Khalid Abu Saada, a medic and the driver of the ambulance, testified to the Palestinian Centre for Human Rights: “The shell directly hit the ambulance and 10 civilians, including the two paramedics, were injured.”
The following morning, the Abd al-Dayem family and friends gathered at a funeral tent erected for Arafa. Israeli tanks again fired flechette shells, striking the gathering multiple times, killing five at the tent, one down the road, and injuring at least 25.
“The pain is still fresh, I still can’t move on since my sons’ murders,” said Sabbah Abd al-Dayem, mother of two martyrs in their twenties.
Jamal Abd al-Dayem, father of the young men, recalls: “It was clearly a mourning house, on the road, open and visible. Immediately after the first strike, the Israelis fired again. I lost two sons. One of them was newly married, his wife eight months pregnant.”
Said Abd al-Dayem, 29, died of dart injuries to his head one day later in hospital. Nafez Abd al-Dayem, 23, died immediately from the darts to his head.
Nahez Abd al-Dayem, 25, survived but retains two darts in his abdomen, one in his chest, with only the dart in his leg removed. Islam Abd al-Dayem, 16, a cousin, died after three days in hospital from the darts to his neck. Arafat Abd al-Dayem, 15, a cousin, died instantly.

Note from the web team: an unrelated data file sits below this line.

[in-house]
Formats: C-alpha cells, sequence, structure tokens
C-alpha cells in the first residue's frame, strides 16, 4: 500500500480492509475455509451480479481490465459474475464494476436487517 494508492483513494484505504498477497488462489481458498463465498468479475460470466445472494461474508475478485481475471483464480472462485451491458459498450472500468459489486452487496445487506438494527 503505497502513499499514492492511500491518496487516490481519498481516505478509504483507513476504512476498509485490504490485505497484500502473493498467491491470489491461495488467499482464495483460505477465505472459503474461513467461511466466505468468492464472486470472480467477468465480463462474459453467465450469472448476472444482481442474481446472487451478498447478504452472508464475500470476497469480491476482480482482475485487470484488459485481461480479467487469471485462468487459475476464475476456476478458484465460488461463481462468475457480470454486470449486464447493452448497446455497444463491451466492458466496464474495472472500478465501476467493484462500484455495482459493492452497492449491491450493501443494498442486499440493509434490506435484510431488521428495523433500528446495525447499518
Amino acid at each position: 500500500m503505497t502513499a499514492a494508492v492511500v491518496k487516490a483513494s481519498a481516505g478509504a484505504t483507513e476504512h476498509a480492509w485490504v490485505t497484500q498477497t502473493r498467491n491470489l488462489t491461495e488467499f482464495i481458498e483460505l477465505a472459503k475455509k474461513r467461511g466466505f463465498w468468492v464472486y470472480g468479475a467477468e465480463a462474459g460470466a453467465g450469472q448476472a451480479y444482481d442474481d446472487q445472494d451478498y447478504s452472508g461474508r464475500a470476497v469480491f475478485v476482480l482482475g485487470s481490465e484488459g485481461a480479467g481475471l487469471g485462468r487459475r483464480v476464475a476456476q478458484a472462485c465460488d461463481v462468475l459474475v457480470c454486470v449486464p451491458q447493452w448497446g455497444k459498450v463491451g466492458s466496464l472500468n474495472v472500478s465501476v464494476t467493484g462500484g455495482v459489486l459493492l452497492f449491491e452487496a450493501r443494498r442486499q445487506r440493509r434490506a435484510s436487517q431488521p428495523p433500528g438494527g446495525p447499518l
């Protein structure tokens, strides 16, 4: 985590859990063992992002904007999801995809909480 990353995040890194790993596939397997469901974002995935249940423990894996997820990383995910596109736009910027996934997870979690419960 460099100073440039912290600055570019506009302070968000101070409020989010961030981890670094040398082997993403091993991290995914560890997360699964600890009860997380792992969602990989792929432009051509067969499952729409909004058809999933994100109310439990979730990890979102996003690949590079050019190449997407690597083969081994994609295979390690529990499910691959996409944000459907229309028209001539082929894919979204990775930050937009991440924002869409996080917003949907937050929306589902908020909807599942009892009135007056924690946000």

Human rights organisations like Amnesty International, Human Rights Watch, Physicians for Human Rights, and B’Tselem, among others, have criticised Israel’s use of flechette bombs in civilian areas in densely populated Gaza, where the darts have a “wide kill radius”, and indiscriminately target civilians.
Wafa Abu Jerrad, who was 21 and pregnant, lived down the street from the mourning tents. She was with her husband Muhammad, their two children, and relatives outside their house when Israeli soldiers fired the dart bombs.
Muhammad Abu Jerrad was stepping into the doorway, their two-year-old son Khalil in his arms, when the bomb hit. Wafa dropped to ground, struck by flechettes in the head, chest and back. She was killed instantly.
Sitting outside his family’s tent in the Attatra region, Saleh Abu Leila says, “Everything I worked for is gone.”
Since their two-storey home was destroyed by Israeli soldiers during the war on Gaza, Abu Leila and 13 other family members have crowded into two small tents. During the summer, they sweltered in stifling heat. Now that winter is setting in, they are struggling to keep warm and dry.
Over 21,000 houses were destroyed or seriously damaged during the 23 days of Israeli attacks throughout Gaza that finally ended Jan. 18.
Since the end of the Israeli war on Gaza, Israeli authorities continue to block entry to cement and other necessary building materials. Glass, along with wood, piping and many other items, is considered potentially dangerous by Israeli authorities. The bomb-blasted windows of homes and buildings remain un-repaired one year later; the luckier families making due with plastic sheeting.
A small portion of Gaza’s 1.5 million people can afford to buy the overpriced, poor-quality cement smuggled in through the tunnels running between Gaza and Egypt. For those hardest hit, however, this is out of reach.
Hundreds of families, like the Attars, still remain in substandard shelters, insufficient for winter cold and rains.
Many Gazans do not welcome the New Year, they fear what it will bring.